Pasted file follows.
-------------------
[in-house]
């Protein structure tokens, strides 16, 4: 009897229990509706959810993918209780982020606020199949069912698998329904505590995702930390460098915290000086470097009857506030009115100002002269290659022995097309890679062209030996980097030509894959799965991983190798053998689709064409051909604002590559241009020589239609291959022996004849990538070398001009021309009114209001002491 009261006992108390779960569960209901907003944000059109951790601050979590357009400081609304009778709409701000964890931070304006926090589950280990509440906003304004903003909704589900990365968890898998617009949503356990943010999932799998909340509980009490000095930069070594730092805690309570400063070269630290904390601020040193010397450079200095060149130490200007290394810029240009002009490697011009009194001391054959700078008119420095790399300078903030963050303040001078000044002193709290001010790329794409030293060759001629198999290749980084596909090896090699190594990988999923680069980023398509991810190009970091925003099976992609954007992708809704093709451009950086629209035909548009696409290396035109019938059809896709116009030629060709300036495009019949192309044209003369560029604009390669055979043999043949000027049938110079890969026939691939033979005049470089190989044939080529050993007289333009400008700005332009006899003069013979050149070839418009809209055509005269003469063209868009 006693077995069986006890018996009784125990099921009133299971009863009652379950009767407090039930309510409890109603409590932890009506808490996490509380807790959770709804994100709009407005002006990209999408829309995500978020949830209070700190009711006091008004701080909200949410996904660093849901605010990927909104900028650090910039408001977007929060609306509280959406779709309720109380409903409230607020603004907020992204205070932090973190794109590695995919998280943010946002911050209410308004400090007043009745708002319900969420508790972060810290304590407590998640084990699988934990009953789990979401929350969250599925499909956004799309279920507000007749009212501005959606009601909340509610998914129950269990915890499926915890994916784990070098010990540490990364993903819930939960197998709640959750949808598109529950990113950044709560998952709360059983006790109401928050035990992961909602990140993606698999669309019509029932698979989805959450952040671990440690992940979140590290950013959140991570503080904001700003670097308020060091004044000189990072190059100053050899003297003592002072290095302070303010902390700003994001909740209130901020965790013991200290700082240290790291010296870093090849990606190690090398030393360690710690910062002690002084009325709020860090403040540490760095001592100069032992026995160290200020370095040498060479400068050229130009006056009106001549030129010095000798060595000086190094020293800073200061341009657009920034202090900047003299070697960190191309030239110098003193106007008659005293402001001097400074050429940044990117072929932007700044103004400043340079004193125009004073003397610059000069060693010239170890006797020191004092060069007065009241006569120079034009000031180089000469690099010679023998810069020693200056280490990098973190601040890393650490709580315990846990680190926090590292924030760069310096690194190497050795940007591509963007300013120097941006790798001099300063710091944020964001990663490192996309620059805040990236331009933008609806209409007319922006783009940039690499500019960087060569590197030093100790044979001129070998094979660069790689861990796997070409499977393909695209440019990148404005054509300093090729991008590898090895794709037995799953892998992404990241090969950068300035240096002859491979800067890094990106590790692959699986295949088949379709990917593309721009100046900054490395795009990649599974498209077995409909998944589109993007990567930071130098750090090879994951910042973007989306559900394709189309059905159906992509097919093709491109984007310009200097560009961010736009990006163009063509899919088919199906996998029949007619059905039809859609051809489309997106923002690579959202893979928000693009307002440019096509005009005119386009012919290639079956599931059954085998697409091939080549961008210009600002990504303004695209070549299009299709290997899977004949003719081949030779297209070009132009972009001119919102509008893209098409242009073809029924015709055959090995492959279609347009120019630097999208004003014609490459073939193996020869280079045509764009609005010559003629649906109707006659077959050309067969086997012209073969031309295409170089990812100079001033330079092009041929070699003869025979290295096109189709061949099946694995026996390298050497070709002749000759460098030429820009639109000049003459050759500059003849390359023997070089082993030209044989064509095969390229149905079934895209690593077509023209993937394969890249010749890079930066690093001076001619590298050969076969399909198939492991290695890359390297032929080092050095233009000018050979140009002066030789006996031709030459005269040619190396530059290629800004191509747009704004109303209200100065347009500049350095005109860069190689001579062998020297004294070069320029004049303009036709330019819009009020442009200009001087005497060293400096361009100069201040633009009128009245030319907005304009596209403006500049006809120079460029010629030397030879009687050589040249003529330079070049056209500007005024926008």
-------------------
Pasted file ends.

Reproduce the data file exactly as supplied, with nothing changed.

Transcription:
[in-house]
């Protein structure tokens, strides 16, 4: 009897229990509706959810993918209780982020606020199949069912698998329904505590995702930390460098915290000086470097009857506030009115100002002269290659022995097309890679062209030996980097030509894959799965991983190798053998689709064409051909604002590559241009020589239609291959022996004849990538070398001009021309009114209001002491 009261006992108390779960569960209901907003944000059109951790601050979590357009400081609304009778709409701000964890931070304006926090589950280990509440906003304004903003909704589900990365968890898998617009949503356990943010999932799998909340509980009490000095930069070594730092805690309570400063070269630290904390601020040193010397450079200095060149130490200007290394810029240009002009490697011009009194001391054959700078008119420095790399300078903030963050303040001078000044002193709290001010790329794409030293060759001629198999290749980084596909090896090699190594990988999923680069980023398509991810190009970091925003099976992609954007992708809704093709451009950086629209035909548009696409290396035109019938059809896709116009030629060709300036495009019949192309044209003369560029604009390669055979043999043949000027049938110079890969026939691939033979005049470089190989044939080529050993007289333009400008700005332009006899003069013979050149070839418009809209055509005269003469063209868009 006693077995069986006890018996009784125990099921009133299971009863009652379950009767407090039930309510409890109603409590932890009506808490996490509380807790959770709804994100709009407005002006990209999408829309995500978020949830209070700190009711006091008004701080909200949410996904660093849901605010990927909104900028650090910039408001977007929060609306509280959406779709309720109380409903409230607020603004907020992204205070932090973190794109590695995919998280943010946002911050209410308004400090007043009745708002319900969420508790972060810290304590407590998640084990699988934990009953789990979401929350969250599925499909956004799309279920507000007749009212501005959606009601909340509610998914129950269990915890499926915890994916784990070098010990540490990364993903819930939960197998709640959750949808598109529950990113950044709560998952709360059983006790109401928050035990992961909602990140993606698999669309019509029932698979989805959450952040671990440690992940979140590290950013959140991570503080904001700003670097308020060091004044000189990072190059100053050899003297003592002072290095302070303010902390700003994001909740209130901020965790013991200290700082240290790291010296870093090849990606190690090398030393360690710690910062002690002084009325709020860090403040540490760095001592100069032992026995160290200020370095040498060479400068050229130009006056009106001549030129010095000798060595000086190094020293800073200061341009657009920034202090900047003299070697960190191309030239110098003193106007008659005293402001001097400074050429940044990117072929932007700044103004400043340079004193125009004073003397610059000069060693010239170890006797020191004092060069007065009241006569120079034009000031180089000469690099010679023998810069020693200056280490990098973190601040890393650490709580315990846990680190926090590292924030760069310096690194190497050795940007591509963007300013120097941006790798001099300063710091944020964001990663490192996309620059805040990236331009933008609806209409007319922006783009940039690499500019960087060569590197030093100790044979001129070998094979660069790689861990796997070409499977393909695209440019990148404005054509300093090729991008590898090895794709037995799953892998992404990241090969950068300035240096002859491979800067890094990106590790692959699986295949088949379709990917593309721009100046900054490395795009990649599974498209077995409909998944589109993007990567930071130098750090090879994951910042973007989306559900394709189309059905159906992509097919093709491109984007310009200097560009961010736009990006163009063509899919088919199906996998029949007619059905039809859609051809489309997106923002690579959202893979928000693009307002440019096509005009005119386009012919290639079956599931059954085998697409091939080549961008210009600002990504303004695209070549299009299709290997899977004949003719081949030779297209070009132009972009001119919102509008893209098409242009073809029924015709055959090995492959279609347009120019630097999208004003014609490459073939193996020869280079045509764009609005010559003629649906109707006659077959050309067969086997012209073969031309295409170089990812100079001033330079092009041929070699003869025979290295096109189709061949099946694995026996390298050497070709002749000759460098030429820009639109000049003459050759500059003849390359023997070089082993030209044989064509095969390229149905079934895209690593077509023209993937394969890249010749890079930066690093001076001619590298050969076969399909198939492991290695890359390297032929080092050095233009000018050979140009002066030789006996031709030459005269040619190396530059290629800004191509747009704004109303209200100065347009500049350095005109860069190689001579062998020297004294070069320029004049303009036709330019819009009020442009200009001087005497060293400096361009100069201040633009009128009245030319907005304009596209403006500049006809120079460029010629030397030879009687050589040249003529330079070049056209500007005024926008």